Before I conclude, it is important to record our disappointment—and I believe the disappointment of the Australian people—that the Prime Minister chose not to consult with the community before making this appointment. Saying that is not to diminish in any way Major General Jeffery, but rather to express disappointment that the Australian community was not involved in the selection process. There is no doubt that the Prime Minister's appointment of Dr Hollingworth was a serious error of judgment that badly damaged the office of Governor-General and caused great distress to the nation. It was for that reason that the Leader of the Opposition and I proposed a new method for appointing the Governor-General in the interim and sought the support of the Prime Minister to establish a joint select committee to inquire into the long-term arrangements for appointing Australia's head of state. The opposition believed it was time to modernise the process for selecting the Governor-General, to restore the standing of the office and to ensure that the suffering which followed the ill-advised appointment of Dr Hollingworth is not repeated. The member for Grayndler has also moved a private member's bill to enhance the accountability of the office of Governor-General, and will be referring to this further in his address. It is regrettable that the Prime Minister has refused to acknowledge the need for reform of the process of appointment, support the establishment of a joint select committee or debate the opposition's private member's bill. Accordingly, I move:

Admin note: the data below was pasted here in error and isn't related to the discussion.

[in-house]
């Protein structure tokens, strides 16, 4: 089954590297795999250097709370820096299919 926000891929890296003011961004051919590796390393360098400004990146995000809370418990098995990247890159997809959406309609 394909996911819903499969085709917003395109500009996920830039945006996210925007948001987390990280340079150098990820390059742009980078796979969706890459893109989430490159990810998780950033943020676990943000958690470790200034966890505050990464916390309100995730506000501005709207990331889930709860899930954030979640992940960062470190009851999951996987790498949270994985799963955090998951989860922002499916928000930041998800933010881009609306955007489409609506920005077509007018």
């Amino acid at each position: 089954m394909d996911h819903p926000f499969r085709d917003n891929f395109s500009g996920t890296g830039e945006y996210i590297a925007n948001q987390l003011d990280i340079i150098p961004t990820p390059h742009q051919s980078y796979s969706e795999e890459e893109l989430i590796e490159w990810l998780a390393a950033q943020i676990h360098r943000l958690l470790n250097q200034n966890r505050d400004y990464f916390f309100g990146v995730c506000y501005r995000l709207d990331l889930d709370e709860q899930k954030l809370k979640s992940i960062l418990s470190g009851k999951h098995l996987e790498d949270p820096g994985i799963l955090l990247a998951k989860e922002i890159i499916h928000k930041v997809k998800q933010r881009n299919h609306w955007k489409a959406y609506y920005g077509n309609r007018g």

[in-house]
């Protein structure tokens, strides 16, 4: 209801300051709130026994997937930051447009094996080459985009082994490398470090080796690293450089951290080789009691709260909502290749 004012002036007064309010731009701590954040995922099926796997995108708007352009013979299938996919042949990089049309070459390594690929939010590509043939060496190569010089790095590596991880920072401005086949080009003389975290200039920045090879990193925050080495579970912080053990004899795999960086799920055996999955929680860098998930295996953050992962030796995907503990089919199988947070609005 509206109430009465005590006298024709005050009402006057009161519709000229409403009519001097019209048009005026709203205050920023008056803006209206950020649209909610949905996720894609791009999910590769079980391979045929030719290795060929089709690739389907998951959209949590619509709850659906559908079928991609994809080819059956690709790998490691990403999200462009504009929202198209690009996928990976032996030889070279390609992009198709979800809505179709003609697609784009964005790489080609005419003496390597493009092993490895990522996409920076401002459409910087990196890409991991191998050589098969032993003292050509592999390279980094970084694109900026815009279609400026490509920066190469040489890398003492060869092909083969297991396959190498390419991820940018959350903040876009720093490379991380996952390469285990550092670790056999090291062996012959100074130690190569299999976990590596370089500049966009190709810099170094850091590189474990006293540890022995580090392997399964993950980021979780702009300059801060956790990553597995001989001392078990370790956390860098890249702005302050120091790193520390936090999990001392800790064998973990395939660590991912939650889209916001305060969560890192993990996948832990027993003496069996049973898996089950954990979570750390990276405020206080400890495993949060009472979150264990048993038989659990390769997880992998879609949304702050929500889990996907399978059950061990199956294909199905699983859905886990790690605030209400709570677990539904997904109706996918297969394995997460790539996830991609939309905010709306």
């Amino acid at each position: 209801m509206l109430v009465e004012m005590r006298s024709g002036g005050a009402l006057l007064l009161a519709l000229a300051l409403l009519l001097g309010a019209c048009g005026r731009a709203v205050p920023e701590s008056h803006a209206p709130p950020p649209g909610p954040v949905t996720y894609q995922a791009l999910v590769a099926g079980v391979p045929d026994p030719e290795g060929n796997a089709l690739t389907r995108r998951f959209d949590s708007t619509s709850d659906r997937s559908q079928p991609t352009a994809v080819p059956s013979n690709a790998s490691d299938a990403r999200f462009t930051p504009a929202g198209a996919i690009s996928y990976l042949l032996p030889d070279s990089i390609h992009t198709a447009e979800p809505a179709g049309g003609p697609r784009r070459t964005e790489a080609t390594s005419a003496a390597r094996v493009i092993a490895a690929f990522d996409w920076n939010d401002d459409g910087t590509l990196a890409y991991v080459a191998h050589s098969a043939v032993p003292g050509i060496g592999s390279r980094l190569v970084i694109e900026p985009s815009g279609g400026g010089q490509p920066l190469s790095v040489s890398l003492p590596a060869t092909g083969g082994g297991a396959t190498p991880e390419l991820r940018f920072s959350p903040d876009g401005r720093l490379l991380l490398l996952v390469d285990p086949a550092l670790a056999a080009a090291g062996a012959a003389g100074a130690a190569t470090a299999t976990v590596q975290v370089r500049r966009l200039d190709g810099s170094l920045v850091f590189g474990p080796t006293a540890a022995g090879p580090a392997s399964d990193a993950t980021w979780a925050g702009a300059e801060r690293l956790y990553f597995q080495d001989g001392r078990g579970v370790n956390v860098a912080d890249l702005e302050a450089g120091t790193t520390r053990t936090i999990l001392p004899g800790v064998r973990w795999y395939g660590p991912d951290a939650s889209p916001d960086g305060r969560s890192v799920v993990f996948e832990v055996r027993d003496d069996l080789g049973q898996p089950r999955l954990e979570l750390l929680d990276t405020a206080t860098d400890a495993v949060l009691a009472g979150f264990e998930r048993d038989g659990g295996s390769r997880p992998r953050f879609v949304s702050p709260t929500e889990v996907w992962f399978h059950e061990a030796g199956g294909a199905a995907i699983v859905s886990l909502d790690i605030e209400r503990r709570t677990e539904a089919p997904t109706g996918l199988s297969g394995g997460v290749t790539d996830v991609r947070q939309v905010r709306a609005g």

That all words after “That” be omitted with a view to substituting the following words:

“whilst not denying the Bill a second read-ing, the House notes that:

(1) on 26 May the Leader of the Opposition and the Shadow Attorney-General proposed a new method for appointing Australia's Governor-General, consisting of the follow-ing steps: